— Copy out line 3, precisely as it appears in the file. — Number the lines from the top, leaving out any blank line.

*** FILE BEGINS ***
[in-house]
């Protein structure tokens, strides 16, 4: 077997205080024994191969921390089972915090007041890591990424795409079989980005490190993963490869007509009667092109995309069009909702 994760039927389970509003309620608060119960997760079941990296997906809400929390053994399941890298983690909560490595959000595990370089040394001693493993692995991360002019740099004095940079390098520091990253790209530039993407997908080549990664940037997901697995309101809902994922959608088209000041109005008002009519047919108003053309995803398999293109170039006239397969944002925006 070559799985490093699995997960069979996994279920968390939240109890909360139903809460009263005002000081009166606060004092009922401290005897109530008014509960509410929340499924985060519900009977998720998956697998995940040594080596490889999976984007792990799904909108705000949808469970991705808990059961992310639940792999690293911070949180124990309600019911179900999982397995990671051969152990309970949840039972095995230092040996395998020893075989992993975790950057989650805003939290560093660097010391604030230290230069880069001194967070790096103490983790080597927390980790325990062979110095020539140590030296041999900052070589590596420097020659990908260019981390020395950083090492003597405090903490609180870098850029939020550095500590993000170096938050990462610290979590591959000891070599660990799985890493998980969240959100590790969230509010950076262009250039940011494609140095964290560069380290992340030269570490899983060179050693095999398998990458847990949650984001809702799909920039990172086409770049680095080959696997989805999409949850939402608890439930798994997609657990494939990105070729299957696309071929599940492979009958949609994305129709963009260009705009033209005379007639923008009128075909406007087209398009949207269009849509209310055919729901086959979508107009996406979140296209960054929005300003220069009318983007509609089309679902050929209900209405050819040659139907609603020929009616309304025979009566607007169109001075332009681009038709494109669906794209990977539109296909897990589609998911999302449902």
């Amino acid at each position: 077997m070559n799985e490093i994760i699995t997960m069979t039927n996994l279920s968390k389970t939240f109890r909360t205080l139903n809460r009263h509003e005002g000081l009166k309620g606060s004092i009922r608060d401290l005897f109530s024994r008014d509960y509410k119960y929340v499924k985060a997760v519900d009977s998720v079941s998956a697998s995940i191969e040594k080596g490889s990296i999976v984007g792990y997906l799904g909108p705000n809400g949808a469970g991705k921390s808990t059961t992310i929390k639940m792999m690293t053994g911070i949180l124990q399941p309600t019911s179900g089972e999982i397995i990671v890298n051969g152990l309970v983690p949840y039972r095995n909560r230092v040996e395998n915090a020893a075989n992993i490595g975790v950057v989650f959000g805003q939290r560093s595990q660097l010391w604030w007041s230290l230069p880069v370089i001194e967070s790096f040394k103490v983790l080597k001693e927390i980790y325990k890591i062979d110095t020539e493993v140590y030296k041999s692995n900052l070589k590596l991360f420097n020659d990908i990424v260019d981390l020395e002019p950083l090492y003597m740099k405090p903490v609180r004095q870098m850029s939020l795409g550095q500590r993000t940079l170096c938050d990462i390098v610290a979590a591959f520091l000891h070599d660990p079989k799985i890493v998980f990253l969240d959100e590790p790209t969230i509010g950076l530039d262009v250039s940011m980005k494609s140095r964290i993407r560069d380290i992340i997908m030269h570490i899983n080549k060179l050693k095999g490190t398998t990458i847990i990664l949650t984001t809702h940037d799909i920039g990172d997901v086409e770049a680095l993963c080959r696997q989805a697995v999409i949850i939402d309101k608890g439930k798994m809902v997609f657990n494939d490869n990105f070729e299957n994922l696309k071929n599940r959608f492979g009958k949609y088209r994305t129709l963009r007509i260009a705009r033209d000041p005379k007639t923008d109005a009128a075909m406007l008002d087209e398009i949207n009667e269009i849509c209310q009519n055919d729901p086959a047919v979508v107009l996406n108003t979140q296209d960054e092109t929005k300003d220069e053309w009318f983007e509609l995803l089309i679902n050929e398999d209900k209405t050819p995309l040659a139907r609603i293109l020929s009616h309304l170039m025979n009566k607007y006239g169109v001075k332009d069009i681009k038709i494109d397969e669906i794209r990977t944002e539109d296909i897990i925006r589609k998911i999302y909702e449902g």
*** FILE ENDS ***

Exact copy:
């Amino acid at each position: 077997m070559n799985e490093i994760i699995t997960m069979t039927n996994l279920s968390k389970t939240f109890r909360t205080l139903n809460r009263h509003e005002g000081l009166k309620g606060s004092i009922r608060d401290l005897f109530s024994r008014d509960y509410k119960y929340v499924k985060a997760v519900d009977s998720v079941s998956a697998s995940i191969e040594k080596g490889s990296i999976v984007g792990y997906l799904g909108p705000n809400g949808a469970g991705k921390s808990t059961t992310i929390k639940m792999m690293t053994g911070i949180l124990q399941p309600t019911s179900g089972e999982i397995i990671v890298n051969g152990l309970v983690p949840y039972r095995n909560r230092v040996e395998n915090a020893a075989n992993i490595g975790v950057v989650f959000g805003q939290r560093s595990q660097l010391w604030w007041s230290l230069p880069v370089i001194e967070s790096f040394k103490v983790l080597k001693e927390i980790y325990k890591i062979d110095t020539e493993v140590y030296k041999s692995n900052l070589k590596l991360f420097n020659d990908i990424v260019d981390l020395e002019p950083l090492y003597m740099k405090p903490v609180r004095q870098m850029s939020l795409g550095q500590r993000t940079l170096c938050d990462i390098v610290a979590a591959f520091l000891h070599d660990p079989k799985i890493v998980f990253l969240d959100e590790p790209t969230i509010g950076l530039d262009v250039s940011m980005k494609s140095r964290i993407r560069d380290i992340i997908m030269h570490i899983n080549k060179l050693k095999g490190t398998t990458i847990i990664l949650t984001t809702h940037d799909i920039g990172d997901v086409e770049a680095l993963c080959r696997q989805a697995v999409i949850i939402d309101k608890g439930k798994m809902v997609f657990n494939d490869n990105f070729e299957n994922l696309k071929n599940r959608f492979g009958k949609y088209r994305t129709l963009r007509i260009a705009r033209d000041p005379k007639t923008d109005a009128a075909m406007l008002d087209e398009i949207n009667e269009i849509c209310q009519n055919d729901p086959a047919v979508v107009l996406n108003t979140q296209d960054e092109t929005k300003d220069e053309w009318f983007e509609l995803l089309i679902n050929e398999d209900k209405t050819p995309l040659a139907r609603i293109l020929s009616h309304l170039m025979n009566k607007y006239g169109v001075k332009d069009i681009k038709i494109d397969e669906i794209r990977t944002e539109d296909i897990i925006r589609k998911i999302y909702e449902g």